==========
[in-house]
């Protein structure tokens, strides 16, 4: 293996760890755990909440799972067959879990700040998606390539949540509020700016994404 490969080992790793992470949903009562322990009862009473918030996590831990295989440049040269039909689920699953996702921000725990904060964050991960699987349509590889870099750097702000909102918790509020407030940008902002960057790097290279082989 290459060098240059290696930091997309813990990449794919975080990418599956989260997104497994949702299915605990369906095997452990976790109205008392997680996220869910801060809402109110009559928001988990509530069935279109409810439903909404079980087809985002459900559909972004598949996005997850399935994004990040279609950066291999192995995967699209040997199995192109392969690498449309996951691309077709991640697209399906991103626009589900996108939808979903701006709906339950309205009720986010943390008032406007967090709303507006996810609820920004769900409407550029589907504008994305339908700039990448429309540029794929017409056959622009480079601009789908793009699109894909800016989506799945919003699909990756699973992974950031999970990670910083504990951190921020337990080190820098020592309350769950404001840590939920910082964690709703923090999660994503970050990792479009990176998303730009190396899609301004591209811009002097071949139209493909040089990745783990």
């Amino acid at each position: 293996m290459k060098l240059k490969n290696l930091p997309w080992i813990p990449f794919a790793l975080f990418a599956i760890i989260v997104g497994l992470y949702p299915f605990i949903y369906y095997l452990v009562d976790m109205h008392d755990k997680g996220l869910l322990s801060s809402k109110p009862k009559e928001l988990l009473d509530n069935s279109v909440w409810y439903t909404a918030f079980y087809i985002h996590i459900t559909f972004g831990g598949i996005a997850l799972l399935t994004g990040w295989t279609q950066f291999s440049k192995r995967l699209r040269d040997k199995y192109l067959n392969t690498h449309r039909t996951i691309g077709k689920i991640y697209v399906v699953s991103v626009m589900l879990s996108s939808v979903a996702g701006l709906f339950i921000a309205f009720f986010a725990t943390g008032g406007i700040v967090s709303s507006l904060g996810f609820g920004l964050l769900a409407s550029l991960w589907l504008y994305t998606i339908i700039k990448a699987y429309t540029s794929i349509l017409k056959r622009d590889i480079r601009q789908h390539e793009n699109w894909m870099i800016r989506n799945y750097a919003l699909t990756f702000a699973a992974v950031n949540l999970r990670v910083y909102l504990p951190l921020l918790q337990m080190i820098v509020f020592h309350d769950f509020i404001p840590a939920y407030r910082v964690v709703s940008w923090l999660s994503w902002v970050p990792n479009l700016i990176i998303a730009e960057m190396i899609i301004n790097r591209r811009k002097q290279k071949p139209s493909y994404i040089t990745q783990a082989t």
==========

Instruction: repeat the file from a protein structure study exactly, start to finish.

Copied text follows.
[in-house]
């Protein structure tokens, strides 16, 4: 293996760890755990909440799972067959879990700040998606390539949540509020700016994404 490969080992790793992470949903009562322990009862009473918030996590831990295989440049040269039909689920699953996702921000725990904060964050991960699987349509590889870099750097702000909102918790509020407030940008902002960057790097290279082989 290459060098240059290696930091997309813990990449794919975080990418599956989260997104497994949702299915605990369906095997452990976790109205008392997680996220869910801060809402109110009559928001988990509530069935279109409810439903909404079980087809985002459900559909972004598949996005997850399935994004990040279609950066291999192995995967699209040997199995192109392969690498449309996951691309077709991640697209399906991103626009589900996108939808979903701006709906339950309205009720986010943390008032406007967090709303507006996810609820920004769900409407550029589907504008994305339908700039990448429309540029794929017409056959622009480079601009789908793009699109894909800016989506799945919003699909990756699973992974950031999970990670910083504990951190921020337990080190820098020592309350769950404001840590939920910082964690709703923090999660994503970050990792479009990176998303730009190396899609301004591209811009002097071949139209493909040089990745783990």
């Amino acid at each position: 293996m290459k060098l240059k490969n290696l930091p997309w080992i813990p990449f794919a790793l975080f990418a599956i760890i989260v997104g497994l992470y949702p299915f605990i949903y369906y095997l452990v009562d976790m109205h008392d755990k997680g996220l869910l322990s801060s809402k109110p009862k009559e928001l988990l009473d509530n069935s279109v909440w409810y439903t909404a918030f079980y087809i985002h996590i459900t559909f972004g831990g598949i996005a997850l799972l399935t994004g990040w295989t279609q950066f291999s440049k192995r995967l699209r040269d040997k199995y192109l067959n392969t690498h449309r039909t996951i691309g077709k689920i991640y697209v399906v699953s991103v626009m589900l879990s996108s939808v979903a996702g701006l709906f339950i921000a309205f009720f986010a725990t943390g008032g406007i700040v967090s709303s507006l904060g996810f609820g920004l964050l769900a409407s550029l991960w589907l504008y994305t998606i339908i700039k990448a699987y429309t540029s794929i349509l017409k056959r622009d590889i480079r601009q789908h390539e793009n699109w894909m870099i800016r989506n799945y750097a919003l699909t990756f702000a699973a992974v950031n949540l999970r990670v910083y909102l504990p951190l921020l918790q337990m080190i820098v509020f020592h309350d769950f509020i404001p840590a939920y407030r910082v964690v709703s940008w923090l999660s994503w902002v970050p990792n479009l700016i990176i998303a730009e960057m190396i899609i301004n790097r591209r811009k002097q290279k071949p139209s493909y994404i040089t990745q783990a082989t």